It’s obvious that people use food to cope. I know it’s been harder for some of us to consistently get a steady stream of healthy foods since the 2019-Coronavirus pandemic. But this situation also helped some of us to realize how our food choices affect our mood.
It is so important now more than ever to grasp the difference between choices that make you feel unstable and choices that support your strong foundation. A sugary treat may temporarily boost your serotonin, but with all those long-term side effects, does it really make you more stable?
It’s likely that the current times are not bringing many of us financial stability. You probably have been struggling with a rollercoaster of emotions, from fear to anger to confusion to frustration and everything in-between. It’s true, this pandemic has brought unprecedented hardship to our civilization.
But that doesn’t imply that your mind must necessarily be in a reactive state all the time. Only through great suffering can great strength be realized. These times may be hard, but they’re going to keep getting harder until you realize that this is an opportunity to build resilience.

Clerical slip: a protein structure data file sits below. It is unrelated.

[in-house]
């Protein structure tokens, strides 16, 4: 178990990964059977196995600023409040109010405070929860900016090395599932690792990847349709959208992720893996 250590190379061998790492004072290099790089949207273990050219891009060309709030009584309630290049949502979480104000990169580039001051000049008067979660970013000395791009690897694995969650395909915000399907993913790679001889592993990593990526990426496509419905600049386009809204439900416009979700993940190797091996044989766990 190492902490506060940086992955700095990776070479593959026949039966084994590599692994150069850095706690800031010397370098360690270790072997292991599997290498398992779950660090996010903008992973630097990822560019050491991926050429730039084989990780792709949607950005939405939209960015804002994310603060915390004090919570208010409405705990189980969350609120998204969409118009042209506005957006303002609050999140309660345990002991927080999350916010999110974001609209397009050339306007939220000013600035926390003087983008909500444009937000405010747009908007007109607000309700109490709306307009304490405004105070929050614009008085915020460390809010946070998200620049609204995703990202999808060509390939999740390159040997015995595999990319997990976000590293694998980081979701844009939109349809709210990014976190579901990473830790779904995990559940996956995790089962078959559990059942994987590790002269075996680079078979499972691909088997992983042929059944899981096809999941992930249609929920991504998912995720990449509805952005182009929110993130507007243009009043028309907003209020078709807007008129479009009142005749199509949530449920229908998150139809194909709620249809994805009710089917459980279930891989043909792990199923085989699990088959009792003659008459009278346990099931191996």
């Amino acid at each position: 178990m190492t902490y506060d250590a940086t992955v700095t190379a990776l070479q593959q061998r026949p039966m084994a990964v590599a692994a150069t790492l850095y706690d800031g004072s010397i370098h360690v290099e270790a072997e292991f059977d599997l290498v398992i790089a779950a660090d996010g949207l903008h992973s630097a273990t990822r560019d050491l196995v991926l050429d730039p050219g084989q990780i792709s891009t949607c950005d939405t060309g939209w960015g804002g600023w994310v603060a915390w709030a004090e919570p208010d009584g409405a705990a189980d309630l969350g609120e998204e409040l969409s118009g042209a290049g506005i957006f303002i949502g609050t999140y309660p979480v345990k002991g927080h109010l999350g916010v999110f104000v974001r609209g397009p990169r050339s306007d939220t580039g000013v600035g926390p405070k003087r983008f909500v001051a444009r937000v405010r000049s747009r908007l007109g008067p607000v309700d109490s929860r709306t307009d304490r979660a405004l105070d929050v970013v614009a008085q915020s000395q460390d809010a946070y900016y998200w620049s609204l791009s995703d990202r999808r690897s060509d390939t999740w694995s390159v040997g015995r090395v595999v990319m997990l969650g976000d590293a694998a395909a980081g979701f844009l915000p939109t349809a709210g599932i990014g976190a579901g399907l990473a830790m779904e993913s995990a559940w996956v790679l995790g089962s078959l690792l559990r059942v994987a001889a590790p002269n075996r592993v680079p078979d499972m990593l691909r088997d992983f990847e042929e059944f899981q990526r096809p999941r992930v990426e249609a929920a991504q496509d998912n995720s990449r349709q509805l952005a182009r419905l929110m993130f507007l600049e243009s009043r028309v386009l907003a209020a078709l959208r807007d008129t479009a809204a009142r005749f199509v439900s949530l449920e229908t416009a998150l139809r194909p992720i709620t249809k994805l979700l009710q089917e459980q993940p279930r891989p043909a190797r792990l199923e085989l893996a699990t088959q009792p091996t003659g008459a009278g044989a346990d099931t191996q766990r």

When you fuel your body with the right nutrients, you’re able to move and think freely, and be emotionally active, yet stable. Seems simple enough, but putting it to practice is no easy feat with today’s food landscape full of convenience stores and fast food.
And here’s how to build emotional, nutritional resilience.
I’m not talking about calorie counting here ー that may be helpful for some people, but it's not necessary. Start with simply, yet specific recording what you eat and drink and how you feel day to day for a week or so. You’ll start to notice correlations: you might not have noticed before that that afternoon slump only happens when you eat pizza or hot dog for lunch, or that alcohol in the evening sets you up for a restless night and awful headache the next morning.